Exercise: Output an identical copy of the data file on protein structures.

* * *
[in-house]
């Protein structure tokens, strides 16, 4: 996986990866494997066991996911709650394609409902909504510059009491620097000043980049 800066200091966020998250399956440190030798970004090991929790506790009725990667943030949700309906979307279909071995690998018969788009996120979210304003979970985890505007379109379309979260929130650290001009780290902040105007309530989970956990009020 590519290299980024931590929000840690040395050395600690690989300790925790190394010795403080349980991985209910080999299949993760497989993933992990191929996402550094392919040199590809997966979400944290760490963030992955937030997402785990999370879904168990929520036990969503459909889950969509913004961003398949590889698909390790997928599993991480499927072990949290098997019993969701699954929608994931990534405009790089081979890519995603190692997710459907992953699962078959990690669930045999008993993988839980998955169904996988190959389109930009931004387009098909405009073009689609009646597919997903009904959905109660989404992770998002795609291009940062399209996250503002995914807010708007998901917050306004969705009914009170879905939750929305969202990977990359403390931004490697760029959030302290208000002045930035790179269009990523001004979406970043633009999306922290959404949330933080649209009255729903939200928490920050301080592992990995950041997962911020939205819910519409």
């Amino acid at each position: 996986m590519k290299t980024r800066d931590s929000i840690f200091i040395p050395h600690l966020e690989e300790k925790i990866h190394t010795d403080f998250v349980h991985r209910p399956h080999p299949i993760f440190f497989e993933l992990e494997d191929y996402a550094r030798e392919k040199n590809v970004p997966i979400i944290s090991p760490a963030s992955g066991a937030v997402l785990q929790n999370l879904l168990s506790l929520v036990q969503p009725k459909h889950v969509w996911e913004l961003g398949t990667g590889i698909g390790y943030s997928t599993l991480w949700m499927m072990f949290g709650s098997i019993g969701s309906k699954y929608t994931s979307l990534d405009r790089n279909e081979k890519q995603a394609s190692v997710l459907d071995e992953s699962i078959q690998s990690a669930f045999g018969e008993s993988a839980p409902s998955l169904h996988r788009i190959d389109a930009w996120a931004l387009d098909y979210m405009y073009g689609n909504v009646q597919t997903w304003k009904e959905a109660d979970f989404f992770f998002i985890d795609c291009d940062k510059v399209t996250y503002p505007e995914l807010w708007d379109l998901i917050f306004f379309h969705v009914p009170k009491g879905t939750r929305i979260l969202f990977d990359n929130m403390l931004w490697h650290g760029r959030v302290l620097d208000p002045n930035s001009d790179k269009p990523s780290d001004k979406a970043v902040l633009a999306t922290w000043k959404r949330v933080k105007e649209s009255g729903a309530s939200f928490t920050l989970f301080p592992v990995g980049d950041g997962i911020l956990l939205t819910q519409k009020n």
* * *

[in-house]
């Protein structure tokens, strides 16, 4: 996986990866494997066991996911709650394609409902909504510059009491620097000043980049 800066200091966020998250399956440190030798970004090991929790506790009725990667943030949700309906979307279909071995690998018969788009996120979210304003979970985890505007379109379309979260929130650290001009780290902040105007309530989970956990009020 590519290299980024931590929000840690040395050395600690690989300790925790190394010795403080349980991985209910080999299949993760497989993933992990191929996402550094392919040199590809997966979400944290760490963030992955937030997402785990999370879904168990929520036990969503459909889950969509913004961003398949590889698909390790997928599993991480499927072990949290098997019993969701699954929608994931990534405009790089081979890519995603190692997710459907992953699962078959990690669930045999008993993988839980998955169904996988190959389109930009931004387009098909405009073009689609009646597919997903009904959905109660989404992770998002795609291009940062399209996250503002995914807010708007998901917050306004969705009914009170879905939750929305969202990977990359403390931004490697760029959030302290208000002045930035790179269009990523001004979406970043633009999306922290959404949330933080649209009255729903939200928490920050301080592992990995950041997962911020939205819910519409």
């Amino acid at each position: 996986m590519k290299t980024r800066d931590s929000i840690f200091i040395p050395h600690l966020e690989e300790k925790i990866h190394t010795d403080f998250v349980h991985r209910p399956h080999p299949i993760f440190f497989e993933l992990e494997d191929y996402a550094r030798e392919k040199n590809v970004p997966i979400i944290s090991p760490a963030s992955g066991a937030v997402l785990q929790n999370l879904l168990s506790l929520v036990q969503p009725k459909h889950v969509w996911e913004l961003g398949t990667g590889i698909g390790y943030s997928t599993l991480w949700m499927m072990f949290g709650s098997i019993g969701s309906k699954y929608t994931s979307l990534d405009r790089n279909e081979k890519q995603a394609s190692v997710l459907d071995e992953s699962i078959q690998s990690a669930f045999g018969e008993s993988a839980p409902s998955l169904h996988r788009i190959d389109a930009w996120a931004l387009d098909y979210m405009y073009g689609n909504v009646q597919t997903w304003k009904e959905a109660d979970f989404f992770f998002i985890d795609c291009d940062k510059v399209t996250y503002p505007e995914l807010w708007d379109l998901i917050f306004f379309h969705v009914p009170k009491g879905t939750r929305i979260l969202f990977d990359n929130m403390l931004w490697h650290g760029r959030v302290l620097d208000p002045n930035s001009d790179k269009p990523s780290d001004k979406a970043v902040l633009a999306t922290w000043k959404r949330v933080k105007e649209s009255g729903a309530s939200f928490t920050l989970f301080p592992v990995g980049d950041g997962i911020l956990l939205t819910q519409k009020n």